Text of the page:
During an attack, do not give your child food, water, or medicines. Anything in the mouth can be inhaled and cause suffocation. For the same reason, no antipyretic tablets or syrups should be given directly during an attack. You need to bring down the temperature – but only after the convulsions have ended.

    Many have heard that during convulsions, you need to open your jaws and insert some object between your teeth, for example, a spoon. In reality, it is highly not recommended to do this – you can easily injure your tongue and teeth, especially in a small child.

    Diagnostic methods

    If the child has had an episode of simple febrile seizures, does not suffer from disorders of the immune system and receives vaccinations according to the schedule, then no examinations are usually required. The doctor ascertains this condition on the basis of the anamnesis (according to the parents), advises not to worry and continue to treat the infection. To make sure that nothing terrible has happened, the doctor examines the child and evaluates his neurological status.

    If the child has a weakened immune system, missed some vaccinations, the doctor found alarming symptoms during the examination, and there are suspicions of a severe infection, the following may be prescribed:

    • General urine and blood tests
    • Biochemical blood test
    • Infection tests
    • Lumbar puncture is a procedure during which a needle is inserted into the spinal canal at the lower back, a small amount of cerebrospinal fluid is obtained and sent to a laboratory for analysis. This helps in diagnosing infections of the nervous system, such as meningitis.

      Electroencephalography (EEG) – a study of the electrical activity of the brain – is usually prescribed after complex seizures. This helps to better understand the causes of seizures. In some cases, magnetic resonance imaging (MRI) is indicated:

      • if the child’s head is large, out of range
      • if the doctor found abnormalities during the neurological examination
      • if the child has symptoms of increased intracranial pressure: poor sleep and appetite, excessive irritability and tearfulness, headache and dizziness, nausea and vomiting, trembling of the hands and chin, bulging fontanel in infants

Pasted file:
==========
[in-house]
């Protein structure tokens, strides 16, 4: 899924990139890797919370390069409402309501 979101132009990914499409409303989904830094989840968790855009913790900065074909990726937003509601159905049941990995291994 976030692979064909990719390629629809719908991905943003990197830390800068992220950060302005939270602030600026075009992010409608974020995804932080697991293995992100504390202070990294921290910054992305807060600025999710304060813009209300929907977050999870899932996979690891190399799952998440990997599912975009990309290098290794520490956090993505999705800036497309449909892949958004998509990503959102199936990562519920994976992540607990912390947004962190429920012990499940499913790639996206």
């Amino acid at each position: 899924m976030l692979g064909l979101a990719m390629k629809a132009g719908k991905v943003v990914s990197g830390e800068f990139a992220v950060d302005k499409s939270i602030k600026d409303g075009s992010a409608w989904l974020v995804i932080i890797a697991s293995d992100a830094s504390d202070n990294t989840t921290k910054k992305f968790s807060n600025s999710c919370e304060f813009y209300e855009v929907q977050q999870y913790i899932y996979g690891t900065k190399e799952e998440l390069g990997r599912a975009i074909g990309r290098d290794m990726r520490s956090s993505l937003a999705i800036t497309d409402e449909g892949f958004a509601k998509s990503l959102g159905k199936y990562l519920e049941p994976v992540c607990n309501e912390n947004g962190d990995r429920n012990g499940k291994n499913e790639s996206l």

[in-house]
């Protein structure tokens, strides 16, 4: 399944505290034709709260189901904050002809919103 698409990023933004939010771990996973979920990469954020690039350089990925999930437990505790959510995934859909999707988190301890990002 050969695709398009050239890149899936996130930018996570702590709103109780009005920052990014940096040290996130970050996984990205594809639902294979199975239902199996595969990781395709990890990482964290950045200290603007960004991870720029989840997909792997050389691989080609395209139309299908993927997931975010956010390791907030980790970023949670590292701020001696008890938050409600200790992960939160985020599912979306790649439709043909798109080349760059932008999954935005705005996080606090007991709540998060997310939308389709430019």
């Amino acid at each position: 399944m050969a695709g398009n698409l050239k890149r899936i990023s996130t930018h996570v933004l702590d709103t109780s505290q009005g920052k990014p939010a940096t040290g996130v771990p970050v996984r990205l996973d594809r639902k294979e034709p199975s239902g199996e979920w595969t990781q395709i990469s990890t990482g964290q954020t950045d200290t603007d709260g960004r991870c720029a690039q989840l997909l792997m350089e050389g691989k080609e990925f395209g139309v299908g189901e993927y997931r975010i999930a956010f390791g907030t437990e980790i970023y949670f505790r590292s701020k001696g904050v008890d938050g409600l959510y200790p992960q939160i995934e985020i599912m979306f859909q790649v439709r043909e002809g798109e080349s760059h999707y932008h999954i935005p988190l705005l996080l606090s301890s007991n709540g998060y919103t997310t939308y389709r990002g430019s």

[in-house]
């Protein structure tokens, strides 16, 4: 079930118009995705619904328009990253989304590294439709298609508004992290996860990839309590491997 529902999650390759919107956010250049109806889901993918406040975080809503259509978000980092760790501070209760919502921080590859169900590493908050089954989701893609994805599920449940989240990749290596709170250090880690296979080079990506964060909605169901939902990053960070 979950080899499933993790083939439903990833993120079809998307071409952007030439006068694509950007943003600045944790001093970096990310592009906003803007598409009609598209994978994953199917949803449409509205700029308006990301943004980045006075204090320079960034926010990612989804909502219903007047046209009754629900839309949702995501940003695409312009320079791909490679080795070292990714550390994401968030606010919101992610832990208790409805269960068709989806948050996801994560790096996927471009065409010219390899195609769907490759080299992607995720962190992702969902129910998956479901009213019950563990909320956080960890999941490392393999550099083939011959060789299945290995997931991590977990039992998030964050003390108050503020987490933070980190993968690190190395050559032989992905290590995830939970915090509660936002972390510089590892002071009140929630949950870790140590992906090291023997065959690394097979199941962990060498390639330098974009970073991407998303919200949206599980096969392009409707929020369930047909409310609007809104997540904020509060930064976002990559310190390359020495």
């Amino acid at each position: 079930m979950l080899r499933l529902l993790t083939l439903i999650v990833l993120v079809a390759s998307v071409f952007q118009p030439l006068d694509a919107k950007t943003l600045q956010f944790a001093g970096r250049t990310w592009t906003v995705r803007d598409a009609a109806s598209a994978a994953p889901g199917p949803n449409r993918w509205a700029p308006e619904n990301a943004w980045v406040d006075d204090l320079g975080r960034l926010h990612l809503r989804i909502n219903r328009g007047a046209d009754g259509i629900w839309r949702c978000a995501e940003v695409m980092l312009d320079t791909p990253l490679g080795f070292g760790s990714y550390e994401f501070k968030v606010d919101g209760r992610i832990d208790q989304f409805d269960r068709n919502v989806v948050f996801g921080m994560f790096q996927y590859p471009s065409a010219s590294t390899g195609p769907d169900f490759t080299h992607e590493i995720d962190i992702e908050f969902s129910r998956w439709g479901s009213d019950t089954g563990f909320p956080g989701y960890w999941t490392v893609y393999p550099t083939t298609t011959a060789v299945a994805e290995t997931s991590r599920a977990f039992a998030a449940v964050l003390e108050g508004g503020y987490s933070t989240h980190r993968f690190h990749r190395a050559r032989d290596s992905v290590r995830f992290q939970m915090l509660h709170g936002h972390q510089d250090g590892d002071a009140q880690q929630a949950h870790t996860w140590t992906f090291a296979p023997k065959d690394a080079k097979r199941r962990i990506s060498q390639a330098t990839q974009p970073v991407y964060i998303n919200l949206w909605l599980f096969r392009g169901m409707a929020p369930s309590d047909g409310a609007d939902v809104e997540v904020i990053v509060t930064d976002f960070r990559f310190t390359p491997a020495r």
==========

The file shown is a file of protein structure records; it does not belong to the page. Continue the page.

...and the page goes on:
• if the convulsions continued for a long time, there was a febrile status

      Differential diagnosis

      Against the background of fever, not only febrile, but also other types of seizures caused by other reasons can occur:

      • Epileptic . The child could be initially predisposed to this disease, and the high temperature only provoked the first attack. If convulsions occur without fever, epilepsy is always suspected – although there are other causes, for example, poisoning, affective-respiratory attacks.
      • Infections of the central nervous system : meningitis, encephalitis. In this case, convulsions are no longer a “pure” consequence of fever, they are due to damage to the nervous system by an infectious agent.
      • Metabolic disorders in the body : when the level of glucose in the blood falls, the level of sodium, calcium decreases. These conditions can also be triggered by infection.

      Febrile seizures are called convulsions caused by elevated body temperature – this is their only cause. When other factors intervene, this is already a separate condition that requires appropriate examination and treatment. An accurate diagnosis can only be established by a doctor.


        Most often, no treatment is required, as febrile seizures go away on their own. At the time the child is examined by a doctor, there are no signs that there was an attack, and the doctor can only find out about it from the words of the parents. If the episode lasts longer, then treatment will be carried out in the clinic. Doctors will administer an anticonvulsant drug to the child and, of course, will carry out other types of treatment indicated for this infectious disease.